sunday life: cos it’s cool to be calm
This week I took wise counsel from a bunch of nice 22-year-old blokes in Ramones T-shirts.
On Friday night I found myself in a down-an-alley-way-up-a-rickety-staircase bar brimful with young men born since the advent of personal email. They wore winkle-pickers and their older sister’s cardigans and drank longnecks of Coopers. It felt like it was 1983; I knew the words to all the songs.
At the expense of sounding creepily like Germaine Greer (remember that weird book The Beautiful Boy in which she infatuates over barely-adult boys?), I’ve been in the company of very young men a lot lately and find them intriguingly charming. (A shout out to their mothers – you’ve done a stellar job.) I also find them curiously relaxed.
This, in spite of the fact they all seem to be juggling a crazy array of blog design start-ups, music piracy operations and 17 Twitter accounts. “Do you ever get stressed?” I asked Mike, a cherubic kid who runs two street art galleries and DJs at weekends. He adjusted his ironically dorky glasses and said, “No, because these days it’s cool to be calm”.
Cool to be calm?! Wow, I liked it. Mike explained that among his generation being stressed is a crook look. Really? “It spreads a bad vibe. And what does it achieve?”
On this non-rhetorical note I left the young folk to their chilled thing. As I walked onto the street I looked up at a billboard advertising a jeans label. No kidding, it featured half a dozen chilled-out kids with Stay Calm. Wear Denim emblazoned across the middle.
Was something happening here? A twist in the Zeitgeist? I reckon so. Just to zip-lock the deal, today I read about the Next Big Thing in beverages geared at this generation: calm drinks. They’re the antitheses of Red Bull with names like Slow Cow and Mary Jane’s Relaxing Soda. Made with herbal relaxants, they’re designed to “slow your roll” and have you “calm down…. focus the mind”, and are hitting 7Eleven stores in the US as I type.
So why does “calm” hold such aesthetic sway with this lot? Honestly, I don’t have the column space to really say. Is it just a boy thing? Not sure. Am I appalled I’ve hit an age where I make generational observations about young folk? Yes.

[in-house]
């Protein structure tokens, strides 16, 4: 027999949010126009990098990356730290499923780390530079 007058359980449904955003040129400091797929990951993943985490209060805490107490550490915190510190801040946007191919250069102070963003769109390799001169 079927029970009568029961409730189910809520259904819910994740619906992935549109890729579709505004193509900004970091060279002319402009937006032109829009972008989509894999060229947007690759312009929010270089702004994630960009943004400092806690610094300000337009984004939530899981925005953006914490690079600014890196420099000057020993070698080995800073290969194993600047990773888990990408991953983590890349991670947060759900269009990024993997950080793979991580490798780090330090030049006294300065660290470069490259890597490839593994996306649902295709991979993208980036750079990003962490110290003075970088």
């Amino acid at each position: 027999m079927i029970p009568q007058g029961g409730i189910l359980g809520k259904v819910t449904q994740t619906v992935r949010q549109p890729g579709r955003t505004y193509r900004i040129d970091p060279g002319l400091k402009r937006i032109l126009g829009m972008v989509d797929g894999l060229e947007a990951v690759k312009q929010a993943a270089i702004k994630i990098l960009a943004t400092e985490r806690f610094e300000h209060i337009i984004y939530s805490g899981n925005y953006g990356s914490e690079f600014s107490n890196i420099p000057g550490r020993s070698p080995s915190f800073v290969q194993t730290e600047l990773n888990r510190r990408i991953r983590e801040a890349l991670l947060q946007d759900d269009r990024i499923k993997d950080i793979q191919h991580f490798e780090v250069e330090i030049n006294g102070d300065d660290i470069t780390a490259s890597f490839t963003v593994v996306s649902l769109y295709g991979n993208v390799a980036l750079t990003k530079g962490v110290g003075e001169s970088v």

The more interesting question, however, is whether the rest of us can learn from this Zen outlook.
Back in my day (oh Lord, I have hit that age), it was cool to be stressed. Being busy had cache and wallowing in it spawned the self-help industry. When I was 22, it was fly to strut around frenetically with a Filofax (didn’t we all ask for one for Christmas?), not meditate (interestingly, the two meditation groups I attend comprise mostly of these calm-aspiring young people).
For most of us today, when people ask, “how are you”, we automatically reply, “So busy” or “Flat out, work has been crazy”. And we brag about how many emails we receive and how long it’s been since we took a holiday. We wear stress as an achievement, which I’m just realising is dull and destructive.
I don’t think we were any more stressed in early adulthood than 22-year olds are today. Sure, we had to actually research our university assignments and when we graduated we couldn’t get a job, even at McDonalds. But it was merely different, not necessarily more stressful.
No, the difference is, these kids choose calm. In saying they’re calm, they become calm.
The words we choose are very powerful – what we say we are, we very easily become. I know for me, merely telling people how stressed I am makes me more stressed. I take on the stress of that work argument in the retelling of it.
But it’s deeper than this. Countless philosophers and Quantum physicists have shown “like attracts like”. Just as grains of sand clump together, so does negative energy, whether it be a bad mood (we’ve all seen how contagious they can be) or bad wording. Choose stress as your mantra and you’ll attract more of it.
This weekend I watched my words and chose to say what I want to be…which is definitely calm. I had to adopt a calm demeanor, to be convincing. And so I became calm. Calm is a state of mind that’s entirely cultivatable. The question is, do we all want to get cool to calm? I reckon so.